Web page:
Houseplant of the Year: Monstera Deliciosa

The latest craze within the houseplant community
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At Esposito’s, we’ve realized monstera deliciosa is the latest craze within the houseplant community, and with good reason! It’s big, it’s beautiful, and it’s easy to grow — the perfect plant for adding tropical flair and a pop of color to your interior décor. The first part of the name, monstera, is derived from the Latin word for monster, likely an allusion to the plant’s massive leaves; deliciosa means “delicious,” a reference to the edible fruit the plant produces in its native habitat.

In nature, this member of the philodendron family is found in tropical regions ranging from Mexico to Panama. Planted outdoors, monstera commonly reaches up to 60 feet high as it climbs trees in search of sunlight, aerial roots hanging like curtains in the breeze. In the home, you can expect it to grow at a rate of about 1-to-2 feet per year to a much more reasonable, yet still robust, size of about 6-by-6 feet. The large, glossy, split leaves that the plant is known for gain their unique fenestrations, or holes, as the plant ages; younger specimens start out with solid leaves. Esposito’s has an extensive selection of monstera in a variety of sizes.

Generally speaking, monstera prefers medium to bright filtered sunlight. Maximizing the amount of bright, indirect light typically results in more rapid growth and a greater number of fenestrations.

Drainage is an important consideration for all houseplants, and you will have far greater success if you use our in-house blend of potting soil. This custom mix allows you to water more frequently without the soil becoming overly soggy.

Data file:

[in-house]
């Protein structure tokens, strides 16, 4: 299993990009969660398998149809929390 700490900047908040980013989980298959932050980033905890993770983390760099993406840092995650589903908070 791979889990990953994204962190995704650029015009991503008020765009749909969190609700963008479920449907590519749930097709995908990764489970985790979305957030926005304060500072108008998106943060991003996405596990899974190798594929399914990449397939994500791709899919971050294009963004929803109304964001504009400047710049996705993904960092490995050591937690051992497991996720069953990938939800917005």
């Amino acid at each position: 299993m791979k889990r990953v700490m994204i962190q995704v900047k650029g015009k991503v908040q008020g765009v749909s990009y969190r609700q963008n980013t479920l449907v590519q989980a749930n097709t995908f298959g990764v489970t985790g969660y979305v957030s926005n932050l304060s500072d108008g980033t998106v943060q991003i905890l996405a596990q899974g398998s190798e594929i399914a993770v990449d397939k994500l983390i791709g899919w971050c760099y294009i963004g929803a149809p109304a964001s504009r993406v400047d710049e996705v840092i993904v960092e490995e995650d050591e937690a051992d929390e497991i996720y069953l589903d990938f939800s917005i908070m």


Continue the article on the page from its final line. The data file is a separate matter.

When considering when to water your monstera, take a few moments to assess your soil moisture on a day-to-day basis by sticking your finger (or a wooden dowel) into the soil to see how deep the dryness persists. When the top 25% of the soil feels dry, it’s time to water.

It is almost always better to underwater than to overwater. Like most other houseplants, Monstera will show signs of wilting when in severe need of water. Root rot due to soggy soil often remains unnoticed until it’s too late and the plant is already on death’s door. Make sure your pot has several drainage holes to help prevent soggy soil, and mist occasionally.

During the warmer months, you may feed your monstera every two weeks using Espoma’s liquid houseplant fertilizer. During Florida’s brief winter, dilute the fertilizer to half-strength and only apply every 4-to-6 weeks.

Aside from regular water, sunlight, feeding and the occasional dusting, there isn’t much care associated with growing monstera indoors. Staking may be needed to support top-heavy growth that results in leaning, and trimming small suckers or leggy growth will help promote healthy airflow and improve the overall shape of the plant. Trimmed leaves placed in a vase of water generally last for 1-to-3 weeks.

For the beginner whose houseplant journey is just beginning, there is another option to consider: pothos. Perhaps the easiest plant to grow, pothos tolerates a range of conditions and is nearly impossible to kill. Esposito’s has a wide variety of specimens to choose from, including baskets with runners up to 4 feet long, golden pothos growing on trellises, and the highly sought-after variegated cultivar, marble queen.


Esposito Lawn & Garden Center  |  2743 Capital Circle NE, Tallahassee  |  (850) 386-2114 |

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